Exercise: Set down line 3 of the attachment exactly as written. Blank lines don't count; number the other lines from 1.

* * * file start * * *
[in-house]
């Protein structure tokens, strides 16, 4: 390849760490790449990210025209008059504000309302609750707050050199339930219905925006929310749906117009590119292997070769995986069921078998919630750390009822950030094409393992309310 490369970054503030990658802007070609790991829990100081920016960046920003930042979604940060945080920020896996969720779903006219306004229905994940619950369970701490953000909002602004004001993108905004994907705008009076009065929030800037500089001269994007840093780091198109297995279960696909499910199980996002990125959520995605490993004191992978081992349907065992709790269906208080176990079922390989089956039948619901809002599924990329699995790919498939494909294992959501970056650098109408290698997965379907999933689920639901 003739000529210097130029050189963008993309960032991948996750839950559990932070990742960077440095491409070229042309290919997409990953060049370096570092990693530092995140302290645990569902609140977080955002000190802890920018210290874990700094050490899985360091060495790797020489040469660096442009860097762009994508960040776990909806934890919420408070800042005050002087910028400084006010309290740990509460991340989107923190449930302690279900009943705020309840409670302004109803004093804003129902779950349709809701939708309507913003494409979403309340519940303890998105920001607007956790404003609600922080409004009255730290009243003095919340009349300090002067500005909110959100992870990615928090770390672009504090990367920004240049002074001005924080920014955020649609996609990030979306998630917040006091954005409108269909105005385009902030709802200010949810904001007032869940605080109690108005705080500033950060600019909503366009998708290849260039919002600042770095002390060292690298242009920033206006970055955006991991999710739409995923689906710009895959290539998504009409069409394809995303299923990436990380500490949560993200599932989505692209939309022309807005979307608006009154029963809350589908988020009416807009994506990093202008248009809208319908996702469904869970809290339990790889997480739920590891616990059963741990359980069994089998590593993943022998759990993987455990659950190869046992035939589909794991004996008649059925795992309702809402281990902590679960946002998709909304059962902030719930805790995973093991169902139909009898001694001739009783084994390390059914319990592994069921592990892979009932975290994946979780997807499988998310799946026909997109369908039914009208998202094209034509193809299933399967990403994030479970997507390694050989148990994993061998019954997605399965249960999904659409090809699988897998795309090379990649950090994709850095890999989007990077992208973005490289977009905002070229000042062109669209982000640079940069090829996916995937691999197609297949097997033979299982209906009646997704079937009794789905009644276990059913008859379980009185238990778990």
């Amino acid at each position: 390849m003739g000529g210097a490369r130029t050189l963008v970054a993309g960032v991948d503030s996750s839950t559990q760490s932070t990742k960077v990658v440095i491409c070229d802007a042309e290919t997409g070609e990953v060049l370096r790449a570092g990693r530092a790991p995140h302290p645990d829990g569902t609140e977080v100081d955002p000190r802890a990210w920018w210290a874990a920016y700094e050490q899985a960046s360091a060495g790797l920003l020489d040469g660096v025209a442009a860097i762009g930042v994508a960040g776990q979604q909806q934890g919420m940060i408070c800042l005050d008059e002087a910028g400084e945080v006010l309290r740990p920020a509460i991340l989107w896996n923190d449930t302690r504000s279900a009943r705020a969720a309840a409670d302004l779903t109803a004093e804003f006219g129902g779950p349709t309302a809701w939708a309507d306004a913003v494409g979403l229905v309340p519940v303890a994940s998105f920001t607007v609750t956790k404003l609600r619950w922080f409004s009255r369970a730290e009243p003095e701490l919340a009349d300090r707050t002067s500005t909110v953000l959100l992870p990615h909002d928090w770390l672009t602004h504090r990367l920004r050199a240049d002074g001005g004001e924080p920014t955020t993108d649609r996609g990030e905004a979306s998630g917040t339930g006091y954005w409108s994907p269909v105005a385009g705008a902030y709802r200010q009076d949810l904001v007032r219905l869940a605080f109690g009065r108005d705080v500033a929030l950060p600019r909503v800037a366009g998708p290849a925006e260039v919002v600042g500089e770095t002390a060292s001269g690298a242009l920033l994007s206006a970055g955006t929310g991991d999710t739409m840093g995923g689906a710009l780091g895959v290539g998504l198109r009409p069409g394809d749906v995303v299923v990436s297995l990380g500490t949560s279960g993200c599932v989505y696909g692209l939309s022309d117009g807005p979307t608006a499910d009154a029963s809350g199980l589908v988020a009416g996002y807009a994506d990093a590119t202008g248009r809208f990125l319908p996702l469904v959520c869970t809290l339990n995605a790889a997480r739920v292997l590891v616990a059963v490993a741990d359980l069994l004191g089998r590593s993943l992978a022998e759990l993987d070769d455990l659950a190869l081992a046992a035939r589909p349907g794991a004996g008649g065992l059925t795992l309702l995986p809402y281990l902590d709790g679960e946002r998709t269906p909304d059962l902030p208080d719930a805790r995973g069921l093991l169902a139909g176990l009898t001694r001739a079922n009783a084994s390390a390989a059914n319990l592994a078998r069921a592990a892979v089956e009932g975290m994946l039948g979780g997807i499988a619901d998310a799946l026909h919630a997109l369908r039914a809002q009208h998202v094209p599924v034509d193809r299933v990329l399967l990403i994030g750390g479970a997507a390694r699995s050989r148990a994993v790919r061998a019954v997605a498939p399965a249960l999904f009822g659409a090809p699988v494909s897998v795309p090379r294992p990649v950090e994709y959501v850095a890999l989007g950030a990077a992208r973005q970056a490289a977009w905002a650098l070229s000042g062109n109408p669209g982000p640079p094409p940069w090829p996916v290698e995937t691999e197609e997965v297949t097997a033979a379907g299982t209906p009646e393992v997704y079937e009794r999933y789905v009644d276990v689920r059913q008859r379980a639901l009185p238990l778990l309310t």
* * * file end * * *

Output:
């Amino acid at each position: 390849m003739g000529g210097a490369r130029t050189l963008v970054a993309g960032v991948d503030s996750s839950t559990q760490s932070t990742k960077v990658v440095i491409c070229d802007a042309e290919t997409g070609e990953v060049l370096r790449a570092g990693r530092a790991p995140h302290p645990d829990g569902t609140e977080v100081d955002p000190r802890a990210w920018w210290a874990a920016y700094e050490q899985a960046s360091a060495g790797l920003l020489d040469g660096v025209a442009a860097i762009g930042v994508a960040g776990q979604q909806q934890g919420m940060i408070c800042l005050d008059e002087a910028g400084e945080v006010l309290r740990p920020a509460i991340l989107w896996n923190d449930t302690r504000s279900a009943r705020a969720a309840a409670d302004l779903t109803a004093e804003f006219g129902g779950p349709t309302a809701w939708a309507d306004a913003v494409g979403l229905v309340p519940v303890a994940s998105f920001t607007v609750t956790k404003l609600r619950w922080f409004s009255r369970a730290e009243p003095e701490l919340a009349d300090r707050t002067s500005t909110v953000l959100l992870p990615h909002d928090w770390l672009t602004h504090r990367l920004r050199a240049d002074g001005g004001e924080p920014t955020t993108d649609r996609g990030e905004a979306s998630g917040t339930g006091y954005w409108s994907p269909v105005a385009g705008a902030y709802r200010q009076d949810l904001v007032r219905l869940a605080f109690g009065r108005d705080v500033a929030l950060p600019r909503v800037a366009g998708p290849a925006e260039v919002v600042g500089e770095t002390a060292s001269g690298a242009l920033l994007s206006a970055g955006t929310g991991d999710t739409m840093g995923g689906a710009l780091g895959v290539g998504l198109r009409p069409g394809d749906v995303v299923v990436s297995l990380g500490t949560s279960g993200c599932v989505y696909g692209l939309s022309d117009g807005p979307t608006a499910d009154a029963s809350g199980l589908v988020a009416g996002y807009a994506d990093a590119t202008g248009r809208f990125l319908p996702l469904v959520c869970t809290l339990n995605a790889a997480r739920v292997l590891v616990a059963v490993a741990d359980l069994l004191g089998r590593s993943l992978a022998e759990l993987d070769d455990l659950a190869l081992a046992a035939r589909p349907g794991a004996g008649g065992l059925t795992l309702l995986p809402y281990l902590d709790g679960e946002r998709t269906p909304d059962l902030p208080d719930a805790r995973g069921l093991l169902a139909g176990l009898t001694r001739a079922n009783a084994s390390a390989a059914n319990l592994a078998r069921a592990a892979v089956e009932g975290m994946l039948g979780g997807i499988a619901d998310a799946l026909h919630a997109l369908r039914a809002q009208h998202v094209p599924v034509d193809r299933v990329l399967l990403i994030g750390g479970a997507a390694r699995s050989r148990a994993v790919r061998a019954v997605a498939p399965a249960l999904f009822g659409a090809p699988v494909s897998v795309p090379r294992p990649v950090e994709y959501v850095a890999l989007g950030a990077a992208r973005q970056a490289a977009w905002a650098l070229s000042g062109n109408p669209g982000p640079p094409p940069w090829p996916v290698e995937t691999e197609e997965v297949t097997a033979a379907g299982t209906p009646e393992v997704y079937e009794r999933y789905v009644d276990v689920r059913q008859r379980a639901l009185p238990l778990l309310t």